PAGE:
Recognizing and understanding research bias is crucial for determining the utility of study results and an essential aspect of decision making in marketing. Research plans that lack clear mechanisms to minimize bias are unlikely to be viewed favorably and the end results dismissed. But what are the rules for qualitative research studies? Whenever I am reviewing a plan or a proposal, whether quantitative or qualitative, and I come across attempts to manage “bias,” it always gives me pause. Why? Because I have concerns that the growing tendency of qualitative researchers trying to manage “bias” in their work is due to the increasing pressure to demonstrate research outputs lead to quantifiable impact. I get the desire for ROI, KPIs, etc., but there are times when the fixation on quantifiability is grossly misguided.
Instead, qualitative researchers generally agree that considering concepts such as rigor and trustworthiness are more pertinent to the reflexive, subjective nature of qualitative research. A host of strategies for upholding these concepts during the have been developed and written about extensively, and engaging with this literature is a rite of passage for most experienced and novice researchers who are new to qualitative methodology.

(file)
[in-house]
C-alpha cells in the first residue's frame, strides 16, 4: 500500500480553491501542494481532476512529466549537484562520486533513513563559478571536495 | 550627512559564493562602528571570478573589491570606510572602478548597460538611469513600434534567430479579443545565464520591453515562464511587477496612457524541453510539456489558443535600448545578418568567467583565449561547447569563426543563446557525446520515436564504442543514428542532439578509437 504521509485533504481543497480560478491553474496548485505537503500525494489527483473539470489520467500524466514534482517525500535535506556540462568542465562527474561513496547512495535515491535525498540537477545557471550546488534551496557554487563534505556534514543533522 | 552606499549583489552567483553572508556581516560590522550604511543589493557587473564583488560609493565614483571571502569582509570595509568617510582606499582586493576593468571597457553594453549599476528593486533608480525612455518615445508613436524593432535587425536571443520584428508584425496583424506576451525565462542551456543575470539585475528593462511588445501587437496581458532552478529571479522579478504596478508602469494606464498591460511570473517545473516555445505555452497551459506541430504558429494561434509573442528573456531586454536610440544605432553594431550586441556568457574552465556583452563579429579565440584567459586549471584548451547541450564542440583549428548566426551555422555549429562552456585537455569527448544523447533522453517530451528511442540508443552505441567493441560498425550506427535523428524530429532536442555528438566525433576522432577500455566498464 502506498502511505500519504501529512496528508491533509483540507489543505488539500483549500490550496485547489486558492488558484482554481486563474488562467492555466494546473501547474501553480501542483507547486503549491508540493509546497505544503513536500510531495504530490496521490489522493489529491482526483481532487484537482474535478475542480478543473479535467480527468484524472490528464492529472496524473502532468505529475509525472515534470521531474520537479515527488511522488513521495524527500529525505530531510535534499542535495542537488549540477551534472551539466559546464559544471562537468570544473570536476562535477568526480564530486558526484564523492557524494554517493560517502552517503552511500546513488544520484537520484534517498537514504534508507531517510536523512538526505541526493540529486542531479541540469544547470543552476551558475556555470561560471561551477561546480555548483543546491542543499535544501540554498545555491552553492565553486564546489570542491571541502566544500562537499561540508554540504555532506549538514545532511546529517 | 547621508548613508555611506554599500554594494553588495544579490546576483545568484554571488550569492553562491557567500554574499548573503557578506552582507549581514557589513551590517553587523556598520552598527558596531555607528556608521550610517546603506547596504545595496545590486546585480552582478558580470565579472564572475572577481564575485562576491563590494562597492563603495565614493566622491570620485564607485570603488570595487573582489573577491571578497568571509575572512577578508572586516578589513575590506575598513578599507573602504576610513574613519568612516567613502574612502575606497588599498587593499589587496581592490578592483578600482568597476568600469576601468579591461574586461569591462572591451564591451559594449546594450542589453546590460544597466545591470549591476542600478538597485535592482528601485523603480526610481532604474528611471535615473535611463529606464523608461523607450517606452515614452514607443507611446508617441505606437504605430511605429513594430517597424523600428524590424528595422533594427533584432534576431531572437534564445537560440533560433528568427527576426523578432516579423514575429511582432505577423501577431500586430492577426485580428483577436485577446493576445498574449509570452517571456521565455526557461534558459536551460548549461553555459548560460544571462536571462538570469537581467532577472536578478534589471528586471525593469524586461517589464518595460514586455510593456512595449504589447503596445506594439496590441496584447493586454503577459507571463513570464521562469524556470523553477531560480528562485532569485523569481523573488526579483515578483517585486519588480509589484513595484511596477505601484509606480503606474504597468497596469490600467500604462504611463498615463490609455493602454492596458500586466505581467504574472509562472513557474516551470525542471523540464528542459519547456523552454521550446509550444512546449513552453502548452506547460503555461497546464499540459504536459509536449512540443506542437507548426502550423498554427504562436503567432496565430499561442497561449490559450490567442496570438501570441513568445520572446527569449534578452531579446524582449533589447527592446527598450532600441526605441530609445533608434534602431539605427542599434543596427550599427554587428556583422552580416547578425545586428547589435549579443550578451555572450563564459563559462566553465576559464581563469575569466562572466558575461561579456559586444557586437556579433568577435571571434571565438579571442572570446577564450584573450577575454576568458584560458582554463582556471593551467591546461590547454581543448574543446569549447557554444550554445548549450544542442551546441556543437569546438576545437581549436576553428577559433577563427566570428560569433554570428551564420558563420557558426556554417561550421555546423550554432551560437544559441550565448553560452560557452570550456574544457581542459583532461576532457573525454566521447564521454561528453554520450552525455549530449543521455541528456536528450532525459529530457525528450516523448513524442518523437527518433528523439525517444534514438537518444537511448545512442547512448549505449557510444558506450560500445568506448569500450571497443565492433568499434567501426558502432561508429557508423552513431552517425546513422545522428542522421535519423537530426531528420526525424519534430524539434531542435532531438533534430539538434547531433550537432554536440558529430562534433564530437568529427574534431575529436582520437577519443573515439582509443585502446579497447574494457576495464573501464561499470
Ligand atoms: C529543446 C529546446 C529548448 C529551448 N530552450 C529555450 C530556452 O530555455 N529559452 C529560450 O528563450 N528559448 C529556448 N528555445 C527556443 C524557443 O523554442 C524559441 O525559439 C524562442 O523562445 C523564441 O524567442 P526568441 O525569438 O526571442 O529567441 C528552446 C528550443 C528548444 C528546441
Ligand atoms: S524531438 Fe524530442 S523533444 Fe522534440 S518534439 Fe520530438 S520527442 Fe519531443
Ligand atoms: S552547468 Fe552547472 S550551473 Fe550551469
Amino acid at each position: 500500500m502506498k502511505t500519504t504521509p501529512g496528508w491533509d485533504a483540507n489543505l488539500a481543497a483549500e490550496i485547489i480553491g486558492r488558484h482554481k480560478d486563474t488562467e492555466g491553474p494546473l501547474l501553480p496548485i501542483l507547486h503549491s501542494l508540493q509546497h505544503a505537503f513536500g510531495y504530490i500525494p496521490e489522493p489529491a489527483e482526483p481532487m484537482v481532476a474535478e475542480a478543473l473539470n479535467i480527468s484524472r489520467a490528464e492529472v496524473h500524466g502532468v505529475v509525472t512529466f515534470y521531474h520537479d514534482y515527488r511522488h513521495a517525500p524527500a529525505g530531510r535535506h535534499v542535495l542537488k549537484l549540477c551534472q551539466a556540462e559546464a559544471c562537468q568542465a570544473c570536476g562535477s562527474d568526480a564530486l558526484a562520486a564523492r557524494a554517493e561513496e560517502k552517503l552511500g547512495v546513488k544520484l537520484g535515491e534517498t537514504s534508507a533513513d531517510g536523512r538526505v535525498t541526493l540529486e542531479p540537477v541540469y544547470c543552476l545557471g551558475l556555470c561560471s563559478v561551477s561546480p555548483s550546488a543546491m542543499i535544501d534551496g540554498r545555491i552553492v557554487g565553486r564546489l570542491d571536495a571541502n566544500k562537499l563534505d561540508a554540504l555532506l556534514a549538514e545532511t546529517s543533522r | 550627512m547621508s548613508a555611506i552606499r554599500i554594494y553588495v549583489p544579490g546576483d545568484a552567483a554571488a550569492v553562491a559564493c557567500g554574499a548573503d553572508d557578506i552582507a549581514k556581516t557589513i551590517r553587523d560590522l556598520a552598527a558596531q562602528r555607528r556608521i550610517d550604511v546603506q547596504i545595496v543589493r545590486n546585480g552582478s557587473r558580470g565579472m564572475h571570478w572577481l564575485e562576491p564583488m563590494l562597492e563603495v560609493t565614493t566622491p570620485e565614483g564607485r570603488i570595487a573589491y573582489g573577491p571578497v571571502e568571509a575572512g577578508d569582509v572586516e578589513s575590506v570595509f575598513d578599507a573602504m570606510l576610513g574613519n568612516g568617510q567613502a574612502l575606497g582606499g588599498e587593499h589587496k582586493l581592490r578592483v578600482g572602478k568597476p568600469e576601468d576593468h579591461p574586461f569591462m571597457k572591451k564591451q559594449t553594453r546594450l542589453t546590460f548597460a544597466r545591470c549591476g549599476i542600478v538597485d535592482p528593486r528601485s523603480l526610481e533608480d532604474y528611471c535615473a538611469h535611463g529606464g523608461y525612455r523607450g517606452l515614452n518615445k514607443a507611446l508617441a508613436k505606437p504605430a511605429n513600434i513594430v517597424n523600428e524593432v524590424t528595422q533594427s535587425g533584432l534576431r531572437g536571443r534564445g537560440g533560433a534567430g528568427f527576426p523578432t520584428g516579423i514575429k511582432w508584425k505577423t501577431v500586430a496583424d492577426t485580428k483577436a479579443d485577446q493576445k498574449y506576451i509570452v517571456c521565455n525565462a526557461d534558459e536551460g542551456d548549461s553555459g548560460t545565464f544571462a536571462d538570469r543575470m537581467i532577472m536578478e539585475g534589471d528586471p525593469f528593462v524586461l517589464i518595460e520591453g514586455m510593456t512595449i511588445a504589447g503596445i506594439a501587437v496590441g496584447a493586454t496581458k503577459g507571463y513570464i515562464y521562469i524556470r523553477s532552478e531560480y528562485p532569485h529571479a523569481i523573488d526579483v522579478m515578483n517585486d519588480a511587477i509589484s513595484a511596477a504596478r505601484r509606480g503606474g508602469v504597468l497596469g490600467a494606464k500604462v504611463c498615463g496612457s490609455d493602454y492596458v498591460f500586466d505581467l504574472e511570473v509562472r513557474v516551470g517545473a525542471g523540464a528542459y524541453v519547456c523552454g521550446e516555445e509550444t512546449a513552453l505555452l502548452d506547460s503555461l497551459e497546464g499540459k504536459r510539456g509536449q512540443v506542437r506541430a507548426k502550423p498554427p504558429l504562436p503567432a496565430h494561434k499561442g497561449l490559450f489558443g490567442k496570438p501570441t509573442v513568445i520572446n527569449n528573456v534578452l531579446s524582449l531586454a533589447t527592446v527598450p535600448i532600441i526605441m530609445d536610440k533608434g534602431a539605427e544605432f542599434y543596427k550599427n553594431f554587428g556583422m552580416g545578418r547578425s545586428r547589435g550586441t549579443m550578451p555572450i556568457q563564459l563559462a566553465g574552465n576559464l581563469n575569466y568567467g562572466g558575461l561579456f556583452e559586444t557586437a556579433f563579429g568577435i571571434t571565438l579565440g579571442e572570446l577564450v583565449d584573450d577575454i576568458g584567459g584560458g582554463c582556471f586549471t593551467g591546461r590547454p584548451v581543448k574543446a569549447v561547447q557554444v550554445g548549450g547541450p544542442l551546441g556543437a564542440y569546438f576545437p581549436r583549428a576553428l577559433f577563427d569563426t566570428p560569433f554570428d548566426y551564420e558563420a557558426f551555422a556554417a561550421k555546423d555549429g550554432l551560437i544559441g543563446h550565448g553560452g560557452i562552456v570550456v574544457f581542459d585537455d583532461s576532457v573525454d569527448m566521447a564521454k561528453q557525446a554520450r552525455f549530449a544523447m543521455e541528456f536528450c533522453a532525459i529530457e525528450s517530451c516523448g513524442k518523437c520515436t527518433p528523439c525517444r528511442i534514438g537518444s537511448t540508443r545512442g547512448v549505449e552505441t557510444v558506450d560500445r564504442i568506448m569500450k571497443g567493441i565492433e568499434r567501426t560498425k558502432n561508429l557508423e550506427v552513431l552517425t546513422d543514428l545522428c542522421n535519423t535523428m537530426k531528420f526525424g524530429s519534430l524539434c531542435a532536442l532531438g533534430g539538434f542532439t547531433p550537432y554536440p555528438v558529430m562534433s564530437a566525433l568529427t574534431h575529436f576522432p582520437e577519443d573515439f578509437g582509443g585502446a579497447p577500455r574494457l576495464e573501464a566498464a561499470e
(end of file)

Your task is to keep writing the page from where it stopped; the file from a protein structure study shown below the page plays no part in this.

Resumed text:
But the issue of bias is raising its head with increasing regularity. Stories of clients or departments rejecting proposed qualitative methods due to subjectivity and bias are common. One of the most frequent questions I get asked when pitching qualitative research is whether directed or probing questions from an interviewer is evidence of bias, that is, that they are mining for data that will affirm their own preconceptions. I understand their confusion. But this begs the question: how much of a researcher’s own values and opinions need to be reflected in qualitative study questions, data collection methods, or findings for it to constitute bias? The answer, of course, is that the question is fallacious. Those carrying out qualitative research are an integral part of the process and final product, and separation from this is neither possible nor desirable. The concern instead should be whether the researcher has been transparent and reflexive about the processes by which data have been collected, analyzed, and presented.
Numerous people have written far more eloquently than I on the challenges and complexities of the evidence-based movement for understanding the potential contributions of qualitative research. And they offer some sage advice that can help us identify a way forward. Principally, that the challenge is not to try and convince that qualitative work reflects objective, opinion-free neutrality. Rather, it is to better articulate the unique value that qualitatively derived knowledge can play within a system that measures impact through an evidence-based lens. Although it may be more difficult to quantify the impact of qualitative research, we should resist the temptation to reach for a positivist tape measure to solve the problem. To do so will lead us to become apologists for the subjectivity that is the very strength of interpretive work.